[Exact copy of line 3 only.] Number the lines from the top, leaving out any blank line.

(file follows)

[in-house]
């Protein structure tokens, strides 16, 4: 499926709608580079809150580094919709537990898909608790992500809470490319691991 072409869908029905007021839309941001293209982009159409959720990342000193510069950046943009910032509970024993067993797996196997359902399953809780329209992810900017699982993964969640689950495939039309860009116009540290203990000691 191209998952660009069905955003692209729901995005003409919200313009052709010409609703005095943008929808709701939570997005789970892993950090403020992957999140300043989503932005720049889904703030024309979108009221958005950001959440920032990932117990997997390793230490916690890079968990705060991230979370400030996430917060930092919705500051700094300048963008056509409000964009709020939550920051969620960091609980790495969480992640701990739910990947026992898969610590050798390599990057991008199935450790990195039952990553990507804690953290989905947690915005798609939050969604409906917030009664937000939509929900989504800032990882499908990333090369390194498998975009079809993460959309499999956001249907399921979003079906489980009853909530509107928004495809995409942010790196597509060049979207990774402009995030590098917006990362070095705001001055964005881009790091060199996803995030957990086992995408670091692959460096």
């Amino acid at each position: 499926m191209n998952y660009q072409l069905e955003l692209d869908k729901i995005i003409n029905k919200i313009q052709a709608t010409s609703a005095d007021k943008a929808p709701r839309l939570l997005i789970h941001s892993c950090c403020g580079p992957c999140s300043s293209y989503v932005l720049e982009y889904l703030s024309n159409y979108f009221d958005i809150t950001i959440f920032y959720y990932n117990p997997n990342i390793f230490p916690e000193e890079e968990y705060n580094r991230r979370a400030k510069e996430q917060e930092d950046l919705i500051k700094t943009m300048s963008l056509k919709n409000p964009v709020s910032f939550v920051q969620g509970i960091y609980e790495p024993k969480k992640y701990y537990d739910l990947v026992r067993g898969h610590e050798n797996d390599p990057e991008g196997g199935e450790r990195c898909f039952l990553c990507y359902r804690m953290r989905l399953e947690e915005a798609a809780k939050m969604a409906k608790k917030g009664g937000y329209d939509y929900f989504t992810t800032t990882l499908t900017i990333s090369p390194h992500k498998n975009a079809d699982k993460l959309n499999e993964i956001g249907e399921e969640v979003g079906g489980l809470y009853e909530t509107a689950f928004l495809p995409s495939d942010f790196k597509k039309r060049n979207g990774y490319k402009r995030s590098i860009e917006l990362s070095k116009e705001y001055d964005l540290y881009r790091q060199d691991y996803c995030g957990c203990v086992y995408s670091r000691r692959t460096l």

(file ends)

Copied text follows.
């Amino acid at each position: 499926m191209n998952y660009q072409l069905e955003l692209d869908k729901i995005i003409n029905k919200i313009q052709a709608t010409s609703a005095d007021k943008a929808p709701r839309l939570l997005i789970h941001s892993c950090c403020g580079p992957c999140s300043s293209y989503v932005l720049e982009y889904l703030s024309n159409y979108f009221d958005i809150t950001i959440f920032y959720y990932n117990p997997n990342i390793f230490p916690e000193e890079e968990y705060n580094r991230r979370a400030k510069e996430q917060e930092d950046l919705i500051k700094t943009m300048s963008l056509k919709n409000p964009v709020s910032f939550v920051q969620g509970i960091y609980e790495p024993k969480k992640y701990y537990d739910l990947v026992r067993g898969h610590e050798n797996d390599p990057e991008g196997g199935e450790r990195c898909f039952l990553c990507y359902r804690m953290r989905l399953e947690e915005a798609a809780k939050m969604a409906k608790k917030g009664g937000y329209d939509y929900f989504t992810t800032t990882l499908t900017i990333s090369p390194h992500k498998n975009a079809d699982k993460l959309n499999e993964i956001g249907e399921e969640v979003g079906g489980l809470y009853e909530t509107a689950f928004l495809p995409s495939d942010f790196k597509k039309r060049n979207g990774y490319k402009r995030s590098i860009e917006l990362s070095k116009e705001y001055d964005l540290y881009r790091q060199d691991y996803c995030g957990c203990v086992y995408s670091r000691r692959t460096l």